Families will pay more for school meals next year
This was not a local decision, but rather one made by the federal government, Marleen Webb, Bemidji School District's food services coordinator, said of why school lunch prices have increased over the last two years.
The district's Board of Education voted 4-0 Monday to increase school lunch prices at the elementary, middle school and high school levels. Board members John Pugleasa and Gene Dillon were absent.
Effective next school year, meal prices will increase from $2.25 to $2.35 at the elementary school level, $2.50 to $2.55 at Bemidji Middle School and $2.60 to $2.65 at Bemidji High School.
Breakfast for students in grades kindergarten through 12th grade will continue to remain at $1.50.
The U.S. Department of Agriculture issued a notice to the Minnesota Department of Education directing all school districts that participate in the National School Lunch program to raise the price of school lunches if the current average lunch price is less than $2.51 per meal, according to Chris Leinen, the district's director of business services.
This year the district's average school lunch price is $2.45.
In order to give all students and their families an opportunity to afford to pay for school lunches, the district participates in both state and federal food programs.
As a participant in the Minnesota Department of Education's school nutrition program, students in the district have the opportunity to apply to receive free or reduced-priced meals.
Families who receive meal benefits through this program are chosen based on comparison of their household's income to the U.S. Department of Agriculture's household income guidelines.
The district can also receive cash subsidies and foods from the U.S. Department of Agriculture through the National School Lunch Program. In return, the district must serve lunches that meet federal requirements and it must offer free or reduced-price lunches to eligible children.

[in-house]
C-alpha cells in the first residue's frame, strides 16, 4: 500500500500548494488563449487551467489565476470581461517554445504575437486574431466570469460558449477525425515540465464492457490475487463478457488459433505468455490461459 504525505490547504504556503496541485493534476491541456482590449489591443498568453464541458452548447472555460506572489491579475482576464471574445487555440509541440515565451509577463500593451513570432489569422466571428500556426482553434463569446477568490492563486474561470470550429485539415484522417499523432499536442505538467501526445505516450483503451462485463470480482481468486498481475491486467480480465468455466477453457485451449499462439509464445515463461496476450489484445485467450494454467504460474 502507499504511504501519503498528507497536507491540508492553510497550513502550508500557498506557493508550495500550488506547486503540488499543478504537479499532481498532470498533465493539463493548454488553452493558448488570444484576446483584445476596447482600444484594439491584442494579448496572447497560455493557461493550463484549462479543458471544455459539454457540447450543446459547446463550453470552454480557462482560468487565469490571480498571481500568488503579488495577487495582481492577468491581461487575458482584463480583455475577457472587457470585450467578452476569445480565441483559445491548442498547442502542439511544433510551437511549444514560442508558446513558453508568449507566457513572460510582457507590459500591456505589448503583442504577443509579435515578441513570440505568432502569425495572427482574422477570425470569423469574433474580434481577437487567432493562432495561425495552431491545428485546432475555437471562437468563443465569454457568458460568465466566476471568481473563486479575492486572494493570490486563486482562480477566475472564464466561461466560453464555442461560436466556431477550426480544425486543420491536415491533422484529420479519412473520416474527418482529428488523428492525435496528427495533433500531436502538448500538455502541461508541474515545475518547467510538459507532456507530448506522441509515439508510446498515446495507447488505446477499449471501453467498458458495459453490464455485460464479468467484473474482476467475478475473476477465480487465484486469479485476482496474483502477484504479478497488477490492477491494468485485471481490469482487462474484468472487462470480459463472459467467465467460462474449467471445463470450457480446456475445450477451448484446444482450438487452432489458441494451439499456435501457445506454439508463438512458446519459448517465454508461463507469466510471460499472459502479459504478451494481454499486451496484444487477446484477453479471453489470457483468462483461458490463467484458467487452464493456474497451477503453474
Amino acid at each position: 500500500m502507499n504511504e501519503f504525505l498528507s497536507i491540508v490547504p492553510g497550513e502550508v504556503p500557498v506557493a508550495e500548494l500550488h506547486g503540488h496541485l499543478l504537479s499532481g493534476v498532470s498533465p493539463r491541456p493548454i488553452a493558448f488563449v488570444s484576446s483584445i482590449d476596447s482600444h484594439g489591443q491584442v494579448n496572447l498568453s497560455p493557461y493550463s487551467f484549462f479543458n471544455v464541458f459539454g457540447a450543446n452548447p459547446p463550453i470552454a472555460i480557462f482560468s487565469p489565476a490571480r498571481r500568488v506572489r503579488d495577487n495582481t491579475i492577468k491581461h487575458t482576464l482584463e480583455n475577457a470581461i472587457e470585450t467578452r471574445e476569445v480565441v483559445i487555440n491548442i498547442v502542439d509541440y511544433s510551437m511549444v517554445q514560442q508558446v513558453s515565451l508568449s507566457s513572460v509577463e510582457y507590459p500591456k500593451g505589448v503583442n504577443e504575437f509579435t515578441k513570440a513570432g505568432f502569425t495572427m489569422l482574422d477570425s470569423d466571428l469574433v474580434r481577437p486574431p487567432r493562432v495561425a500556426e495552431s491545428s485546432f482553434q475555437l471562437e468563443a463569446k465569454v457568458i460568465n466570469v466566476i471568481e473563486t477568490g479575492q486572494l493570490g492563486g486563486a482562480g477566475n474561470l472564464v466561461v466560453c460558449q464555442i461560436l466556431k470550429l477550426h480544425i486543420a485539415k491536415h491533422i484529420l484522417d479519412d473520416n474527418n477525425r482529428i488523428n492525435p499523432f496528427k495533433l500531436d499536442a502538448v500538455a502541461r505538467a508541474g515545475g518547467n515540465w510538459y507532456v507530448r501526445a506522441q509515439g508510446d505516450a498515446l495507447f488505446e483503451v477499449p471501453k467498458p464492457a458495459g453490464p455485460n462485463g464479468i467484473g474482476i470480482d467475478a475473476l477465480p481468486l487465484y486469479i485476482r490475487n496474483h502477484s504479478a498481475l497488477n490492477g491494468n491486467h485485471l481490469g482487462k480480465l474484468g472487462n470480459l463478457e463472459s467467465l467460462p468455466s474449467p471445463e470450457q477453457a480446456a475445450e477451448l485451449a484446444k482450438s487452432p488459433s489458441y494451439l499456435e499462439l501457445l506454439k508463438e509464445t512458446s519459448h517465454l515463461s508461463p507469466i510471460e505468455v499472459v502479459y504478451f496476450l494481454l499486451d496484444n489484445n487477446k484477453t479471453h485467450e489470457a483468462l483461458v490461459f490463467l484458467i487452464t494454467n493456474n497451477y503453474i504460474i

Roughly 52 percent of students in the district qualify to receive free or reduced-priced meals.
The U.S. Department of Agriculture sets the free and reduced-priced meal rate. Those eligible for the reduced-priced meals pay $.40 for lunch, and the breakfast is free of charge, according to the state department.
The school district typically has had control over how much it charges families who must pay full price for a school lunch, but in recent years the U.S. Department of Agriculture has set guidelines on the minimum a school can district can set for the average school lunch price.
"The U.S. Department of Agriculture has decided to try to narrow the gap between the free and reduced-priced meal reimbursement rates and the amounts actually charged at the local level," Leinen said. "It basically says our food prices are as low as we can possibly set them while still being a part of the program."
The Bemidji School District serves 4,200 lunches and 900 breakfasts daily during the school year.
Since 2007, the price of an elementary school meal has increased by $.60. But Webb said this increase is minimal compared to how food costs have increased over the last five years.
"In the real world, you cannot purchase a well-balanced, nutritious meal for $2.25," Webb said.
Still, she is concerned about what effect increases in school meal prices will have on families in the district.
"Probably about 90 percent of our constituents live within the middle- to low-income sector of the community," Webb said. "Just because some people are not eligible to receive free or reduced-priced meals, doesn't mean they can easily pay for their children to be fed."